In addition to the laws listed above, if you have 15 or more employees you need to comply with the following federal regulations. These additional laws are aimed to prevent discrimination in the workplace and are enforced by the Equal Employment Opportunity Commission

All of these laws are included in the required “EEO is the Law” poster, which you can download here

Americans with Disabilities Act (ADA)

The ADA prohibits you from discriminating against individuals with disabilities in any area of employment, including hiring, payment, job assignments, training, and benefits. The legislation also requires you to make “reasonable accommodations” for employees with disabilities. 

Learn more in our article about how to stay compliant under the ADA

Genetic Information Nondiscrimination Act (GINA)

GINA prohibits you from discriminating against employees because of their genetic information, which includes: 

  • Information about their own genetic tests or those of family members
  • Family medical history
  • Requests for and receipt of genetic services 
  • Genetic information about their own fetuses or those of family members
  • Genetic information about an embryo legally held by them or family member 

Pregnancy Discrimination Act (PDA)

Under the PDA, you are not allowed to discriminate against employees because of pregnancy, childbirth, or any related medical conditions. You must treat pregnant female individuals or those impacted by related conditions equally to other employees or candidates who have a similar level of ability to work. 

H3: Title VII of the Civil Rights Act

This law prevents you from discriminating against individuals based on their race, color, religion, sex or national origin. This includes—but is not limited to—discriminating questions on your employment application form, making a hiring decision based on one of these protected characteristics, or firing someone for a discriminatory reason

Federal work laws for businesses with at least 20 employees 

In addition to all of the laws above, if you have 20 or more employees working for you, you’ll need to add the following laws to your compliance checklist. 

Age Discrimination in Employment Act (ADEA)

Also enforced by the EEOC, the ADEA prevents you from discriminating against individuals —including employees or applicants—who are 40 years of age or older. Like the previously mentioned anti-discrimination laws, this includes hiring and firing decisions as well as any other discriminatory action against them throughout their employment. 

Consolidated Omnibus Budget Reconciliation Act (COBRA)

COBRA requires group health plans to offer covered employees and their family members the opportunity to continue their coverage in situations where it would otherwise end, including: 

  • Employment termination (except if they were fired for gross misconduct)
  • A reduction in work hours 
  • A recent entitlement to Medicare
  • Divorce or legal separation 
  • Death of the covered employee
  • Loss of “dependent child” status 

United States labor law for businesses with at least 50 employees

If you have 50 or more employees, you need to comply with every law mentioned above as well as the following regulations. 

H3: Family and Medical Leave Act (FMLA)

The FMLA requires you to provide 12 weeks of unpaid, job-protected leave to eligible employees in a 12-month period for specific reasons, including:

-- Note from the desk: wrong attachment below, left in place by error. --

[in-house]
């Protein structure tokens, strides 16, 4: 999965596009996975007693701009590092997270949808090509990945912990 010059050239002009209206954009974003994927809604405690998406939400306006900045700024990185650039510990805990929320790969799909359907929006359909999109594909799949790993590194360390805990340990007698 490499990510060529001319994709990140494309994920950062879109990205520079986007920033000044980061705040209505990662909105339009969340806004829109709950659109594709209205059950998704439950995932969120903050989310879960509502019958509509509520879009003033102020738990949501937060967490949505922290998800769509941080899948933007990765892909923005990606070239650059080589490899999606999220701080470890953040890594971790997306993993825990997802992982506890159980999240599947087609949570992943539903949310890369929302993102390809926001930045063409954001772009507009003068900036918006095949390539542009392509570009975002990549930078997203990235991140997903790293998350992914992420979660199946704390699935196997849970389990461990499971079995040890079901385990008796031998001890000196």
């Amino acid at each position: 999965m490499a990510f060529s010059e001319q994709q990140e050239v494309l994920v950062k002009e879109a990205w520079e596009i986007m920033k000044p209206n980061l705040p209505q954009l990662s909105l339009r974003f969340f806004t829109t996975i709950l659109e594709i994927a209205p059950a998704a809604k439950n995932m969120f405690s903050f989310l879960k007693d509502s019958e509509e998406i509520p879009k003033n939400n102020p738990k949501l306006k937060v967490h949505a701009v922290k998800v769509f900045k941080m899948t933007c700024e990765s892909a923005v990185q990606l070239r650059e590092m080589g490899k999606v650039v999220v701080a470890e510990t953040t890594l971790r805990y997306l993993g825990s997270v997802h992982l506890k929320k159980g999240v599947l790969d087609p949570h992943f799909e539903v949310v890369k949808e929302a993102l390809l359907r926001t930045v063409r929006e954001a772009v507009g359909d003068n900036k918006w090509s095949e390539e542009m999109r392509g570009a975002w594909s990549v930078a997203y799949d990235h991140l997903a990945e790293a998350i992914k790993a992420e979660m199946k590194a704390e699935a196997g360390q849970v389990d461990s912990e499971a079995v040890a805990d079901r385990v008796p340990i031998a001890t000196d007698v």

• Caring for new children
  • Caring for a family member with a health condition
  • Managing their own health conditions

Employees are only eligible for the leave if they have worked at least 1,250 hours in the preceding 12 months. You can learn more in our article about FMLA requirements. You can also download the required poster here

Affordable Care Act (ACA) – Employer Shared Responsibility Rules

You must offer affordable, minimum value healthcare coverage to all full-time employees and their dependents. If you don’t offer the coverage, you have the option to make a payment to the IRS—but only if at least one of your full-time employees receives a premium tax credit for purchasing individual coverage. 

Check out the IRS’ frequently asked questions page to learn more. 

Labor laws for businesses with at least 100 employees

If you run a business with 100 or more employees, you must abide by every law listed above, and you also need to comply with the following legislation. 

Worker Adjustment and Retraining Notification (WARN) Act

The WARN Act requires you as a larger employer to provide written notice at least 60 calendar days in advance of covered plant closings and mass layoffs affecting 50 or more workers at a single site of employment. 

EEO-1 Report

The EEO-1 Report requires you to submit “demographic workforce” data on race and ethnicity, gender, and job category on an annual basis to the EEOC and the DOL. You can use the EEOC’s online system to submit your data securely. The 2022 EEO-1 Component 1 data collection is tentatively scheduled to open in mid-July 2023


Labor laws can be challenging to understand, no matter how many employees you have. Homebase offers HR & compliance tools to help simplify this information for you.

When you use Homebase, you get affordable access to certified advisors who can help you understand labor laws and make sure your business is following them. This way, you can focus on running your business while we help you stay compliant. Check out our website to learn more about how Homebase can help you.